- The Washington Times - Saturday, August 28, 2004

We appreciate the chance to correct misrepresentations about the U.S. Army’s Aerial Common Sensor (ACS) program and the U.S. Navy’s Marine One helicopter competition that appeared in the Oliver North column in the Aug. 15 Commentary pages.

ACS is the Army’s next generation airborne intelligence, surveillance and reconnaissance system. Much has been written about the aircraft platform. But ACS’ heart is a very sophisticated mission package to let warfighters detect and respond faster and more accurately to battlefield threats.

In addition to competitive advantage for warfighters, our ACS solution will tremendously benefit U.S. industry. Our solution is fully Buy America qualified, with more than 90 percent Buy America content and 100 percent of the mission payload U.S.- produced. ACS will create more than 800 new high-technology jobs in 27 states. Moreover, Lockheed Martin’s ACS industry team includes more than 100 U.S. firms, 40 of them small and disadvantaged businesses.

On Marine One, Lockheed Martin is prime contractor for a team including Bell Helicopter Textron and AgustaWestland, developer of the combat-proven EH101 on which the US101 will be based. We offer the only battle-proven, three-engined helicopter ready now to serve in a post-September 11 environment which needs its 21st century capabilities. In short, we offer the best helicopter system for the president.

Contrary to Mr. North’s ill-informed assertion that the helicopter will be “Italian-built,” the US101 will be built in Texas and integrated in New York, creating more than 1,000 skilled jobs in those two states alone. More than 200 suppliers in 41 states will create many more jobs as our team will insource to the U.S. manufacture a helicopter now produced abroad.

It is true the US101 will have components manufactured in the Britain and Italy by our partner, AgustaWestland. If this is worth Mr. North’s criticism, he should consider the competing helicopter, which also will have non-U.S. content and was designed with the aid of companies in China, Taiwan and Japan.

Moreover, if Mr. North’s concern is American jobs, we are surprised he overlooked our competitor’s track record of job outsourcing — including transferring some 3,000 jobs from the U.S. to places such as China in the last year alone.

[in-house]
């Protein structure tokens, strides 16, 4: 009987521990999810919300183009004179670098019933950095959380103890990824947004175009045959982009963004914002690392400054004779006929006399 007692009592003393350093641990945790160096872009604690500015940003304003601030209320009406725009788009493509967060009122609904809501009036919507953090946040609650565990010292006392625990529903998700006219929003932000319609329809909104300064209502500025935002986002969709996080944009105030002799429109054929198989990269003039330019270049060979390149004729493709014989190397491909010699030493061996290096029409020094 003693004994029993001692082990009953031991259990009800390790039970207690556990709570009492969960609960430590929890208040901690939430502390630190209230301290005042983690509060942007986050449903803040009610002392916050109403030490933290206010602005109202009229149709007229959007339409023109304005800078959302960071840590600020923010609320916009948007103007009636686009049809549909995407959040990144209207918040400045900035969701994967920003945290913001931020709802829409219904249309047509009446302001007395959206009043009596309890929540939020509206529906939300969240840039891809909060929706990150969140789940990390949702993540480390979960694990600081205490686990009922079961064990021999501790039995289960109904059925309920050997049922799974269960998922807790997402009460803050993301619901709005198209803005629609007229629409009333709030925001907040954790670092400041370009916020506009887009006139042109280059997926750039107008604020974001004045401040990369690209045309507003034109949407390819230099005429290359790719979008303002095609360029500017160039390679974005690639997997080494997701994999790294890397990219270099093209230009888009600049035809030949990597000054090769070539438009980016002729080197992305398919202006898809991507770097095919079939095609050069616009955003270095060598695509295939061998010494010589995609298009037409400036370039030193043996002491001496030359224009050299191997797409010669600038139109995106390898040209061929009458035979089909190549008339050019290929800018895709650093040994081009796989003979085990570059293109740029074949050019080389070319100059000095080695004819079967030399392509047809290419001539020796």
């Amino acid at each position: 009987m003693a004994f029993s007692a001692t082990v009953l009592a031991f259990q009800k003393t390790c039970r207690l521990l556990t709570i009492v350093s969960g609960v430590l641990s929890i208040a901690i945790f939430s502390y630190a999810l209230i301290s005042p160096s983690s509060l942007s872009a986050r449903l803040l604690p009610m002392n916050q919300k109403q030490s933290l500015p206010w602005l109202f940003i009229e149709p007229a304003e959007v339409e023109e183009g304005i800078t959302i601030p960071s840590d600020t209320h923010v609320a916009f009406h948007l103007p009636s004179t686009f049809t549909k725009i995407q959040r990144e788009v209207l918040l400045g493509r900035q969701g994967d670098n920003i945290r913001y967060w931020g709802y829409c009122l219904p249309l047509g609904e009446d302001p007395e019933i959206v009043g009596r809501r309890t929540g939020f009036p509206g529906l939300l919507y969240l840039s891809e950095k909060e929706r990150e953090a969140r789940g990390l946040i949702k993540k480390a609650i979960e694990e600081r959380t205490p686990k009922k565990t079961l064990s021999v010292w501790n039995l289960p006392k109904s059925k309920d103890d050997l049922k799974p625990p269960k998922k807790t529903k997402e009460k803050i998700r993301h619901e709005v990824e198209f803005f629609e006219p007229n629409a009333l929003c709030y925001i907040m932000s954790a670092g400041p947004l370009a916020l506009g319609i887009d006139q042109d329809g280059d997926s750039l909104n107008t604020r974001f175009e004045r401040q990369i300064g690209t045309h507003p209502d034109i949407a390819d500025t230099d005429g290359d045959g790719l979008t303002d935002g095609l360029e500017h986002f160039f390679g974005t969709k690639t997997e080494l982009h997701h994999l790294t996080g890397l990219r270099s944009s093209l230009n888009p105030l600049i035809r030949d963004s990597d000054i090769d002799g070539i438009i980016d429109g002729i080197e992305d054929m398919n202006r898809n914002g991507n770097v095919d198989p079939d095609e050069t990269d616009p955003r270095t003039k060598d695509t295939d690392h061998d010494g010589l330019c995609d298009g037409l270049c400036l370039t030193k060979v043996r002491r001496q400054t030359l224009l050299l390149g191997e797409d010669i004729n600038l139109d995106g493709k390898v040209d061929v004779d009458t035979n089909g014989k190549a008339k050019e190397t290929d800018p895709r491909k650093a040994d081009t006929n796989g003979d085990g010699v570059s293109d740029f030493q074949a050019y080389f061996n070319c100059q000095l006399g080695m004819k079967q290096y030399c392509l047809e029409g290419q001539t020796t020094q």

Likewise in the case of ACS, Mr. North focuses his criticism on our aircraft provider, Brazilian-owned Embraer.

We analyzed more than 100 aircraft before determining the Embraer ERJ-145 fully met the mission requirements, was the most cost-effective, lowest-risk platform for this program, and hence the best for taxpayers. Embraer already contributes $1.3 billion to the U.S. economy annually. For ACS, its U.S. subsidiary is investing more than $13 million in a new Jacksonville, Fla., assembly facility that will provide more than 200 new U.S. jobs.

These workers will be trained in the most advanced commercial aircraft production technologies, representing an “in sourcing” of domestic competency in this arena.

As for the sensitive technology transfer issue cited by Mr. North, after assembly in Jacksonville, the green aircraft for ACS will be transported to a cleared operation of our L3 teammate in Greenville, Tex., where the mission package will be installed.

L3 has done similar installations for many sensitive government programs, and appropriate security measures will be applied.

We are proud to partner with the U.S. government in the developing the ACS system for our nation’s warfighters and are confident our solution will help them accomplish their important mission, while enhancing the U.S. aerospace industrial base.

Both ACS and the US101 recognize aerospace is a global industry and that the end users of our products — whether warfighters or the commander in chief — can benefit by combining American know-how with international partners’ skills.

WES COLBURN,

Vice president, ACS Program

STEVE RAMSEY,

Vice president, US101 Program

Lockheed Martin Corp.


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